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Keywords:

  • Heart transplant;
  • Ventricular assist device;
  • Extracorporeal membrane oxygenation

Abstract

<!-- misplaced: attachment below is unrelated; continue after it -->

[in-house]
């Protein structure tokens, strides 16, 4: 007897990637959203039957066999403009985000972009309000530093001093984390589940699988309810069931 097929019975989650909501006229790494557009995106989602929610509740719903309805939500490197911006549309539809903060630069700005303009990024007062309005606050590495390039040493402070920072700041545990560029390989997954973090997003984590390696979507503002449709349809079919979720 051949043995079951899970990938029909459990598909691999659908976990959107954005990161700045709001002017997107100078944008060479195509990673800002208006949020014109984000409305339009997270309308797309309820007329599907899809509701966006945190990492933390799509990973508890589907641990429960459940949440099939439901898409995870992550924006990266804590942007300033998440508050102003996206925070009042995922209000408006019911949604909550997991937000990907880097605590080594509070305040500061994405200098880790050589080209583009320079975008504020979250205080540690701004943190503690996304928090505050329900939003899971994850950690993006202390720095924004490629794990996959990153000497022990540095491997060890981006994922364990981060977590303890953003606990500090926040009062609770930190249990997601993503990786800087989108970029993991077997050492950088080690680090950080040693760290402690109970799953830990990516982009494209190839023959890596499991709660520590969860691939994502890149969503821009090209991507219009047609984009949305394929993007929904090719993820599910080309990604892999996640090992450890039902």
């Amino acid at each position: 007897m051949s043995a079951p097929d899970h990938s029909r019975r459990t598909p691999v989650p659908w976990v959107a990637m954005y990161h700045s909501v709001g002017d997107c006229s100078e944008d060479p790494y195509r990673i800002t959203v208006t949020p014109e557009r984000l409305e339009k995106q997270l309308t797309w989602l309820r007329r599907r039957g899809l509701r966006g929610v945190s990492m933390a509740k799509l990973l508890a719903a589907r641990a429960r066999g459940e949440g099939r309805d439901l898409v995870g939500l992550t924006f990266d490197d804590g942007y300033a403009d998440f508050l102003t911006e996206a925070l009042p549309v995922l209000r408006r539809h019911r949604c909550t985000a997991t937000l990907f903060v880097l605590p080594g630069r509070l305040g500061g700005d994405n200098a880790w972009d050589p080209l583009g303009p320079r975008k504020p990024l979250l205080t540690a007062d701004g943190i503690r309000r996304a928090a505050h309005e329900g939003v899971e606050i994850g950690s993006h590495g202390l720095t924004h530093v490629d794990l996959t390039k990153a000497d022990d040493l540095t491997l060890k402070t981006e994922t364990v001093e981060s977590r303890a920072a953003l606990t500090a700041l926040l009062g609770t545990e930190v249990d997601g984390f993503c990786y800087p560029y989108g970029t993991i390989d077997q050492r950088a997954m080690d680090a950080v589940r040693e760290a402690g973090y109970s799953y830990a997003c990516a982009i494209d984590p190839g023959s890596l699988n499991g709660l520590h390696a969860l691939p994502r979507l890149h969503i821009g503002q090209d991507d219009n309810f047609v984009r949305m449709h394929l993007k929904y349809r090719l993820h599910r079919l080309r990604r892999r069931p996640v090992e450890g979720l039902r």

Extracorporeal membrane oxygenation (ECMO) has long been the sole means of mechanical support for pediatric patients with end-stage cardiac failure, but has a high waitlist mortality and a reported survival to hospital discharge of less than 50%. The purpose of this study was to compare waitlist mortality and survival for ECMO versus ventricular assist device (VAD) support. A review was conducted of all patients listed for heart transplantation (HTx) since 2002 and requiring mechanical support. VAD support has been available from 2004 (Berlin Heart Excor Pediatrics). Competing risks analysis was used to model survival to one of four outcomes (HTx, death on waitlist, delisting, improvement). Thirty-six patients were on mechanical support while awaiting HTx (21 ECMO, 12 VAD, three both). Median age at listing was 1.2 years (birth–16.6 years) for ECMO and 11.3 years (0.3–14.6 years) for VAD. Diagnosis was cardiomyopathy in 33% for ECMO and 93% for VAD. Median time to HTx was 37 days (1–930) overall, 20 days (1–85) for ECMO, and 39 days (5–108) for VAD. Mechanical support was associated with increased odds of HTx (hazard ratio [HR] 2.4 [1.7–3.3], P < 0.0001) but also delisting or death waiting (HR 3.0 [1.1–7.8], P = 0.03). Waitlist mortality of 38% on ECMO was reduced to 13% with VAD use. Survival post-HTx to hospital discharge was better in the group on VAD support (92 vs. 80%). Pediatric patients requiring mechanical support as a bridge to HTx have short wait times but high waitlist mortality. Those patients who survived to be put on the Berlin Heart Excor Pediatric device based on individualized clinical decision making then had a lower waitlist mortality, a longer duration of support, and a higher survival to transplantation and hospital discharge.